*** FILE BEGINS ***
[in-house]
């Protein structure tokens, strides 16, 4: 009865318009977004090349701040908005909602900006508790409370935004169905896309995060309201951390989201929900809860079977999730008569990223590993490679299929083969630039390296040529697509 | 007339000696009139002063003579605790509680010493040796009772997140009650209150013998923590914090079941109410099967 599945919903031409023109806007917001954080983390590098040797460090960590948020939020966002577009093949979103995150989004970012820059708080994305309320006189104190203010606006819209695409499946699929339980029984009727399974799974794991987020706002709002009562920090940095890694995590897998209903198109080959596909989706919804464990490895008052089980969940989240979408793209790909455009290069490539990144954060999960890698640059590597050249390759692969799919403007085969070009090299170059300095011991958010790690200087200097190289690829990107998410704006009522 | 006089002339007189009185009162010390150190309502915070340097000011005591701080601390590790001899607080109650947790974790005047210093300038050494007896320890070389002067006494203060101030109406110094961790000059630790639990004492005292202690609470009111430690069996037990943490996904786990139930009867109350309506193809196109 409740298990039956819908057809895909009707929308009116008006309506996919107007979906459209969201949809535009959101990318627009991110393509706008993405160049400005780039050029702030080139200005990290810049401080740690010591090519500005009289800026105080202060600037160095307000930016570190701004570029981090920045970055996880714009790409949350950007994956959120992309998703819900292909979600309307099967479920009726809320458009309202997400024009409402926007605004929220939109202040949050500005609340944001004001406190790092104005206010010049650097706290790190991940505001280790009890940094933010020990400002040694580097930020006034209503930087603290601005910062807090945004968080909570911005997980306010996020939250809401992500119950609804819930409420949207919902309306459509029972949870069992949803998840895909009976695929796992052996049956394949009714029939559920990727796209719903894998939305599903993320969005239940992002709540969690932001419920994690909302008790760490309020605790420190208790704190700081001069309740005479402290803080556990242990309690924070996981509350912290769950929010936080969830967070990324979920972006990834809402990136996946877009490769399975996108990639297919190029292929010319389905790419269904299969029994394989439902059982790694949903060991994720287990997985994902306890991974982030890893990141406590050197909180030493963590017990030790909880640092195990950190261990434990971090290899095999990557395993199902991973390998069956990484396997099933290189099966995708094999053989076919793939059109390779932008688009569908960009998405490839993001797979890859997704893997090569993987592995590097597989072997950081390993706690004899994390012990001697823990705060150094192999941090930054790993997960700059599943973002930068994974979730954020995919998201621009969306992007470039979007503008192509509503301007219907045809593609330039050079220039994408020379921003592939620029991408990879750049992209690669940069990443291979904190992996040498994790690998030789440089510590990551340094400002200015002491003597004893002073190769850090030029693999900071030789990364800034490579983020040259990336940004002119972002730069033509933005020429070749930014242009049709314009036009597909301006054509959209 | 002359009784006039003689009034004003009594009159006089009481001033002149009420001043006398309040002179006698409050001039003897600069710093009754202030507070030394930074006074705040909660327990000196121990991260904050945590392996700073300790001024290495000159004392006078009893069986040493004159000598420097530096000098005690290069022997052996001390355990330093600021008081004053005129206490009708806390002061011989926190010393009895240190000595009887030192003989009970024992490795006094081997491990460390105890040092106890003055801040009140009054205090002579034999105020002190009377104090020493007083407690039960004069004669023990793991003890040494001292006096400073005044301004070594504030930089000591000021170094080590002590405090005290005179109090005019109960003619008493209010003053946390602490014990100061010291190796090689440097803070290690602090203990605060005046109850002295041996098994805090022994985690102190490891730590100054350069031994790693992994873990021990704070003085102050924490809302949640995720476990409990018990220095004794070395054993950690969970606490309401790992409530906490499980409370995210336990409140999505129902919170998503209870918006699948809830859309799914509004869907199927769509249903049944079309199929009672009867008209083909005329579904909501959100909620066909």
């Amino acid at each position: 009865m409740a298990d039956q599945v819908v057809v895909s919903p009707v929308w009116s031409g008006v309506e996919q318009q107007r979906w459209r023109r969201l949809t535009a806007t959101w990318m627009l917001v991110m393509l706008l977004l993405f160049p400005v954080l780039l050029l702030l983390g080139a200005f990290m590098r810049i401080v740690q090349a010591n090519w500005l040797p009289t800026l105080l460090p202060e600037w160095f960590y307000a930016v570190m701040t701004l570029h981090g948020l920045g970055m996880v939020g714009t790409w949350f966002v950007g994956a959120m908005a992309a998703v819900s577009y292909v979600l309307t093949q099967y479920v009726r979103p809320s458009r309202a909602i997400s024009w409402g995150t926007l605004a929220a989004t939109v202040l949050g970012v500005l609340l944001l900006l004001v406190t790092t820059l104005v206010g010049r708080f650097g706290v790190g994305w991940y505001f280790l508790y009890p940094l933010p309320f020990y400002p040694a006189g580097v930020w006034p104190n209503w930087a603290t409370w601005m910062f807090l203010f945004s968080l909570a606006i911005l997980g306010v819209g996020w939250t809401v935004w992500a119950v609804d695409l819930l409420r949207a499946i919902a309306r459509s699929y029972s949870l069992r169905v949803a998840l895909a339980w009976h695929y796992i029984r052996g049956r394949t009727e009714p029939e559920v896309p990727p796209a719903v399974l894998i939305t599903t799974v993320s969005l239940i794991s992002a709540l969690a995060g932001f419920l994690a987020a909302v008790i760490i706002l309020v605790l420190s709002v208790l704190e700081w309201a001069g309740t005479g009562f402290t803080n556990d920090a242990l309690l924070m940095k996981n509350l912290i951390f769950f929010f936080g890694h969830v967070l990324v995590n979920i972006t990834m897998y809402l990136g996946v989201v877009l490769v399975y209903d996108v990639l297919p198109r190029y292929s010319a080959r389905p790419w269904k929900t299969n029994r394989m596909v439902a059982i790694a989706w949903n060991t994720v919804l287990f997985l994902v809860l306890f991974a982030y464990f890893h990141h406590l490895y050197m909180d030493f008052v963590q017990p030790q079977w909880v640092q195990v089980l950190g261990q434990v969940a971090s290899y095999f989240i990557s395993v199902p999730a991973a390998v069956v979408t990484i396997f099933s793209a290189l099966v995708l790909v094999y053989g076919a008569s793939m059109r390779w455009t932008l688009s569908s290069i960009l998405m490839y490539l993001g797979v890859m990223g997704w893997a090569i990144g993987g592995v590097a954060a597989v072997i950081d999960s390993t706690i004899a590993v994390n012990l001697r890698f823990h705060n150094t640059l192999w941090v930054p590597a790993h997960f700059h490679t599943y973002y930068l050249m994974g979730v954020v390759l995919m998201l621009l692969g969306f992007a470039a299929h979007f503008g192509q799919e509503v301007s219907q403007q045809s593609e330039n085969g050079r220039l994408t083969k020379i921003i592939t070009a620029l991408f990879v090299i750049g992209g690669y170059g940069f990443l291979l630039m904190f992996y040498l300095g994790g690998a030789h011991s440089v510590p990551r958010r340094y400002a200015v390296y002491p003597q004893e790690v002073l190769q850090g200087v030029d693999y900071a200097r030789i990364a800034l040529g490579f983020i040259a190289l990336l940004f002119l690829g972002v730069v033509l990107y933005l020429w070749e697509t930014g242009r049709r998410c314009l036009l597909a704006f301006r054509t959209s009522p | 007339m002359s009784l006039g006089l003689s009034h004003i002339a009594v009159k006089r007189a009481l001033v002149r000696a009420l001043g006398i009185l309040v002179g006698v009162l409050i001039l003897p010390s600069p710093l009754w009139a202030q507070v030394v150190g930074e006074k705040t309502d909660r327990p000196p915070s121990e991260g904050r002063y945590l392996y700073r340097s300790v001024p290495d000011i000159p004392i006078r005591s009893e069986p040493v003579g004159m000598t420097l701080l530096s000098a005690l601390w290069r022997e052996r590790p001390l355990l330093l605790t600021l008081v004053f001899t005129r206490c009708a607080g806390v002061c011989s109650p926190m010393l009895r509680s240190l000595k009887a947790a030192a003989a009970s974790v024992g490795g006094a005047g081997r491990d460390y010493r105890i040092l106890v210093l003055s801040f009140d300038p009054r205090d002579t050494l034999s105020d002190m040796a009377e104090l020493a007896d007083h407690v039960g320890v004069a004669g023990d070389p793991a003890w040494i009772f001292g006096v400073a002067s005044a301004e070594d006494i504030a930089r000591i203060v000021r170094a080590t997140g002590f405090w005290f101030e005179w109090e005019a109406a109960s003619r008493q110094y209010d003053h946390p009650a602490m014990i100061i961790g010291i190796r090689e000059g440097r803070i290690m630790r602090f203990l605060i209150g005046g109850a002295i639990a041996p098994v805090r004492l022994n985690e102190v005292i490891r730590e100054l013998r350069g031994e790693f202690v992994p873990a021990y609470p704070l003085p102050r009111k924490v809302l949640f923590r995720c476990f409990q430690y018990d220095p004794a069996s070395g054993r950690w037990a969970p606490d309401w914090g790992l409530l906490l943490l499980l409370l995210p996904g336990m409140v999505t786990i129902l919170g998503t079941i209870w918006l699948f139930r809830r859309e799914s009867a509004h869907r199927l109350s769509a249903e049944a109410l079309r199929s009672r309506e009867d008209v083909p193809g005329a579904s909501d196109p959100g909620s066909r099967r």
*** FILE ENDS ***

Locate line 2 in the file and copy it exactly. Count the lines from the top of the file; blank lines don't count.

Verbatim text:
């Protein structure tokens, strides 16, 4: 009865318009977004090349701040908005909602900006508790409370935004169905896309995060309201951390989201929900809860079977999730008569990223590993490679299929083969630039390296040529697509 | 007339000696009139002063003579605790509680010493040796009772997140009650209150013998923590914090079941109410099967 599945919903031409023109806007917001954080983390590098040797460090960590948020939020966002577009093949979103995150989004970012820059708080994305309320006189104190203010606006819209695409499946699929339980029984009727399974799974794991987020706002709002009562920090940095890694995590897998209903198109080959596909989706919804464990490895008052089980969940989240979408793209790909455009290069490539990144954060999960890698640059590597050249390759692969799919403007085969070009090299170059300095011991958010790690200087200097190289690829990107998410704006009522 | 006089002339007189009185009162010390150190309502915070340097000011005591701080601390590790001899607080109650947790974790005047210093300038050494007896320890070389002067006494203060101030109406110094961790000059630790639990004492005292202690609470009111430690069996037990943490996904786990139930009867109350309506193809196109 409740298990039956819908057809895909009707929308009116008006309506996919107007979906459209969201949809535009959101990318627009991110393509706008993405160049400005780039050029702030080139200005990290810049401080740690010591090519500005009289800026105080202060600037160095307000930016570190701004570029981090920045970055996880714009790409949350950007994956959120992309998703819900292909979600309307099967479920009726809320458009309202997400024009409402926007605004929220939109202040949050500005609340944001004001406190790092104005206010010049650097706290790190991940505001280790009890940094933010020990400002040694580097930020006034209503930087603290601005910062807090945004968080909570911005997980306010996020939250809401992500119950609804819930409420949207919902309306459509029972949870069992949803998840895909009976695929796992052996049956394949009714029939559920990727796209719903894998939305599903993320969005239940992002709540969690932001419920994690909302008790760490309020605790420190208790704190700081001069309740005479402290803080556990242990309690924070996981509350912290769950929010936080969830967070990324979920972006990834809402990136996946877009490769399975996108990639297919190029292929010319389905790419269904299969029994394989439902059982790694949903060991994720287990997985994902306890991974982030890893990141406590050197909180030493963590017990030790909880640092195990950190261990434990971090290899095999990557395993199902991973390998069956990484396997099933290189099966995708094999053989076919793939059109390779932008688009569908960009998405490839993001797979890859997704893997090569993987592995590097597989072997950081390993706690004899994390012990001697823990705060150094192999941090930054790993997960700059599943973002930068994974979730954020995919998201621009969306992007470039979007503008192509509503301007219907045809593609330039050079220039994408020379921003592939620029991408990879750049992209690669940069990443291979904190992996040498994790690998030789440089510590990551340094400002200015002491003597004893002073190769850090030029693999900071030789990364800034490579983020040259990336940004002119972002730069033509933005020429070749930014242009049709314009036009597909301006054509959209 | 002359009784006039003689009034004003009594009159006089009481001033002149009420001043006398309040002179006698409050001039003897600069710093009754202030507070030394930074006074705040909660327990000196121990991260904050945590392996700073300790001024290495000159004392006078009893069986040493004159000598420097530096000098005690290069022997052996001390355990330093600021008081004053005129206490009708806390002061011989926190010393009895240190000595009887030192003989009970024992490795006094081997491990460390105890040092106890003055801040009140009054205090002579034999105020002190009377104090020493007083407690039960004069004669023990793991003890040494001292006096400073005044301004070594504030930089000591000021170094080590002590405090005290005179109090005019109960003619008493209010003053946390602490014990100061010291190796090689440097803070290690602090203990605060005046109850002295041996098994805090022994985690102190490891730590100054350069031994790693992994873990021990704070003085102050924490809302949640995720476990409990018990220095004794070395054993950690969970606490309401790992409530906490499980409370995210336990409140999505129902919170998503209870918006699948809830859309799914509004869907199927769509249903049944079309199929009672009867008209083909005329579904909501959100909620066909």